Enchantment Resort and Mii Amo Spa, a member of The Leading Hotels of the World, embrace the theme that this sacred setting nourishes both the human body and soul. Located five miles out of town and bordering thousands of acres of pristine national forest, Mii Amo specializes in traditional, Eastern and mystical programs. Besides the standard massage and body treatments, the spa offers Chinese rejuvenation, Watsu, Shiatsu, Soul Seeker, Vision Quest, Resonance, crystal therapy, and Ayurvedic programs.

Travel + Leisure magazine rates Mii Amo as the number one destination spa in America. Artfully designed in pueblo style with indigenous stone, earth-toned stucco, and wood timbers, the 24,000 square-foot building blends in with the natural elements of the canyon. A native landscape of juniper and pines, not palm trees and petunias, surrounds the building. Five adobe brick towers modeled after nearby ancient Anasazi ruins accent the roofline.

The unorthodox spa treatments tempt me and I originally sign up for the Mii Amo’s signature Blue Corn Polish, but back pains convince me to switch to a deep-tissue neck, shoulder, and back massage. My masseuse, Dana, meets me in the waiting lounge and leads me to the treatment room.

“Visualize all the stress flowing out of your body,” Dana tells me as she kneads out months of kinks from my neck and shoulders.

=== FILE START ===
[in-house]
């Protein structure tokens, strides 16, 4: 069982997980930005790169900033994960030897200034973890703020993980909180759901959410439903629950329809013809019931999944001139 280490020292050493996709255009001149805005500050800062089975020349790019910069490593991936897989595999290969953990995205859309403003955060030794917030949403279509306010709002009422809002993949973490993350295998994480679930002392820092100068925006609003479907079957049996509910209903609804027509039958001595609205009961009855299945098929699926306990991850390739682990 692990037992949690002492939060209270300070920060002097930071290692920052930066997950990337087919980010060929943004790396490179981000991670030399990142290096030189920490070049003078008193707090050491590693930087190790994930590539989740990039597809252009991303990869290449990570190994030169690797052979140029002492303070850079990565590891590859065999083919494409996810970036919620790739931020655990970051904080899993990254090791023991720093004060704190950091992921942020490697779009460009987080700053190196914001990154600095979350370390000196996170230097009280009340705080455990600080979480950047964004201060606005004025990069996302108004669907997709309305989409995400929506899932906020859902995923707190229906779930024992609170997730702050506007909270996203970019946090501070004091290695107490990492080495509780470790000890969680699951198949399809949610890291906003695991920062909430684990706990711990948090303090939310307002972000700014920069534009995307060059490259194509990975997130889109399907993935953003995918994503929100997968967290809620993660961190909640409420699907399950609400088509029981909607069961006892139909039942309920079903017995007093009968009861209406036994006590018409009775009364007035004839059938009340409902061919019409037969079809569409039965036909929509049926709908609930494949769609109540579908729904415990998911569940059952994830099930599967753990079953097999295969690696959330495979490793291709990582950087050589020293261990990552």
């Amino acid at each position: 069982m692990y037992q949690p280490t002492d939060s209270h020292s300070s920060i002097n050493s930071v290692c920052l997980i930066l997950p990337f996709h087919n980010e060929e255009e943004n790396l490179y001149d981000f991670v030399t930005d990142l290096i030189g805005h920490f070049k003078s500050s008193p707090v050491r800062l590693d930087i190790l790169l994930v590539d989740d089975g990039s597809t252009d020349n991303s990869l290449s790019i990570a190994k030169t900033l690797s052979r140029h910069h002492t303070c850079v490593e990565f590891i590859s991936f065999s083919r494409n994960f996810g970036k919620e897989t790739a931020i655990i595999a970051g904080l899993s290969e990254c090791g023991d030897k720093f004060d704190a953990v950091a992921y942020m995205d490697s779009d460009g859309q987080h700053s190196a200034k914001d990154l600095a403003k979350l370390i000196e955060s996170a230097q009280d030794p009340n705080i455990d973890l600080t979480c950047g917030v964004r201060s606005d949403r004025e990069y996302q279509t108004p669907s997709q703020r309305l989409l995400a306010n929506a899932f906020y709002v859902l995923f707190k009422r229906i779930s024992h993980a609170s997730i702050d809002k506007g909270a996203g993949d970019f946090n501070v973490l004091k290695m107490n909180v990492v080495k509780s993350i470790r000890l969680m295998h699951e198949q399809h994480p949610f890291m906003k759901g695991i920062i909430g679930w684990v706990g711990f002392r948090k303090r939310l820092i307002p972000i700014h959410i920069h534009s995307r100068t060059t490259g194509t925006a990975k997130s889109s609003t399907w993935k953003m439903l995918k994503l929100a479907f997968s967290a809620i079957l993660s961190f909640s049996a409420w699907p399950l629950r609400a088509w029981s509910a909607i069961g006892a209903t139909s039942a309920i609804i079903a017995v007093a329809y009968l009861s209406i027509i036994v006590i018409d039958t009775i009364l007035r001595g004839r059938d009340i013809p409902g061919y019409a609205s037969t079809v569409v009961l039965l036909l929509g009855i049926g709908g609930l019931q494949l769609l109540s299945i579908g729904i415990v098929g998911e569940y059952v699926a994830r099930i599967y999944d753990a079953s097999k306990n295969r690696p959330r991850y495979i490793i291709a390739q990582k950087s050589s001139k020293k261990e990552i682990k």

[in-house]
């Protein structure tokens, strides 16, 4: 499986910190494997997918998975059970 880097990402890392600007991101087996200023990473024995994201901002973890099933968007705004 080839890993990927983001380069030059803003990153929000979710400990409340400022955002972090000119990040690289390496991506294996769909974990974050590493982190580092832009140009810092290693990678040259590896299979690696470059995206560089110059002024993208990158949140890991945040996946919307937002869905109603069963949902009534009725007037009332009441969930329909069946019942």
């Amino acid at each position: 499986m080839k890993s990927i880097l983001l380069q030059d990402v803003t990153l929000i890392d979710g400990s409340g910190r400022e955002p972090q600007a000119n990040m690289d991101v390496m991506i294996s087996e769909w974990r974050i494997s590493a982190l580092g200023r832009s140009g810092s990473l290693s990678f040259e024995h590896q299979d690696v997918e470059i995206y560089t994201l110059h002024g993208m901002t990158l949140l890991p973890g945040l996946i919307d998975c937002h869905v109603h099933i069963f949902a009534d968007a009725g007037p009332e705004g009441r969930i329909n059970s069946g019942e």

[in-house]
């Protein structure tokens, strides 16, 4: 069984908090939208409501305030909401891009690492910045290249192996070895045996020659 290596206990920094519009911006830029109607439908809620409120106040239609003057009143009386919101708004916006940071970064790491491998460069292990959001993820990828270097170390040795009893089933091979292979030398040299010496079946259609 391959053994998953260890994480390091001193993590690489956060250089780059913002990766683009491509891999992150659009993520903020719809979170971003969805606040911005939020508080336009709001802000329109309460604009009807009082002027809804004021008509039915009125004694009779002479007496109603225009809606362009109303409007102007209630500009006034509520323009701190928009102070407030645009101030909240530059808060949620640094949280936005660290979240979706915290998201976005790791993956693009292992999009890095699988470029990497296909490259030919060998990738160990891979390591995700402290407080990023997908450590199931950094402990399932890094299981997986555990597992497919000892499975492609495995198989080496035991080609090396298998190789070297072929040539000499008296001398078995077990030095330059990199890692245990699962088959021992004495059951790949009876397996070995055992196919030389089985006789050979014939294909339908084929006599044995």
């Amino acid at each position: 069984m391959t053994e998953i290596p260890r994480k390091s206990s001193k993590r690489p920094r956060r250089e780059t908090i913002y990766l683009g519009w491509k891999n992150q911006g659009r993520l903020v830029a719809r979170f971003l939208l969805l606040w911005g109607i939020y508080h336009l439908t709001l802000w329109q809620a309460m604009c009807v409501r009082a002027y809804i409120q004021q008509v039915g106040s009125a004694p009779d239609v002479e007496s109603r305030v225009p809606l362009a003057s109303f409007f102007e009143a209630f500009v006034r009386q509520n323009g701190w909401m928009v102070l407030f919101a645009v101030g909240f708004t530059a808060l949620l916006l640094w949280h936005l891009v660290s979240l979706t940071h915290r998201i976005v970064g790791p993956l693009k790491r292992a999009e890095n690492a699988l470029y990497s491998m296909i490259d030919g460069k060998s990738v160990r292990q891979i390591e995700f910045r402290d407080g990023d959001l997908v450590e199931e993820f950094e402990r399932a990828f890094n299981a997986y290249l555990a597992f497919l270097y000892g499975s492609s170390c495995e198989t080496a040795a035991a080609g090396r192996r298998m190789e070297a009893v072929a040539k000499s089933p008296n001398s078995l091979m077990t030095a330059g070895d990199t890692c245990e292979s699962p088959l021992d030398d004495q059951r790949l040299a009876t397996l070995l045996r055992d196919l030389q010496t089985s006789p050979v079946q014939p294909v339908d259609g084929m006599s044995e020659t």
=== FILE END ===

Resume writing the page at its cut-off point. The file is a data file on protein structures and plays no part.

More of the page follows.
With inspiring red-rock cliffs, intense blue skies and tranquil setting, I can feel the vortex’s healing energy working its magic — or maybe it’s Dana’s expert hands.

As a destination spa and resort, Enchantment offers more than an overnight in a scenic setting. One- to seven-day spa packages combine fitness and lifestyle programs, treatments that focus on de-stressing, spiritual exploration, and rejuvenation, and the spa’s health-centered gourmet café, rated “Best Spa Menu” by American Spa Magazine.

To take advantage of Sedona’s stunning scenery, the resort’s activity desk arranges day trips to explore the red-rock canyon country. Hiking and mountain bike trails lead from the resort property, and National Forest trails, state parks, back roads, and local viewpoints make the red-rock vistas easily accessible. Spa Finder magazine rates Mii Amo as among the best spas in the world for hiking opportunities.

For the signature Sedona “wow” experience, we join a sunset Jeep tour of the back country with A Day In the West, the oldest tour company in Sedona. David Davis, “the Professor,” plies us with equal amounts of wit, Indian legends, and local history as he drives over rutted Forest Service tracks that resemble rocky roller coasters more that roads.

With the sun low in the sky, we stop on a highpoint to watch the spectacle. To the east the red cliffs of Boynton Canyon light up with rosy hues. In the west, the clouds blaze from yellow and orange to crimson. Gradually, the mesas fade to blue and the red-rock formations turn into black silhouettes. The silence of the desert  settles over us for the night.

The red-rock canyons of Sedona earn their reputation as some of the most soul-stirring scenery in the nation. What better location for the top destination spa in the nation?

George Oxford Miller is a free-lance travel writer and photographer. He is a frequent contributor to Houston Woman Magazine.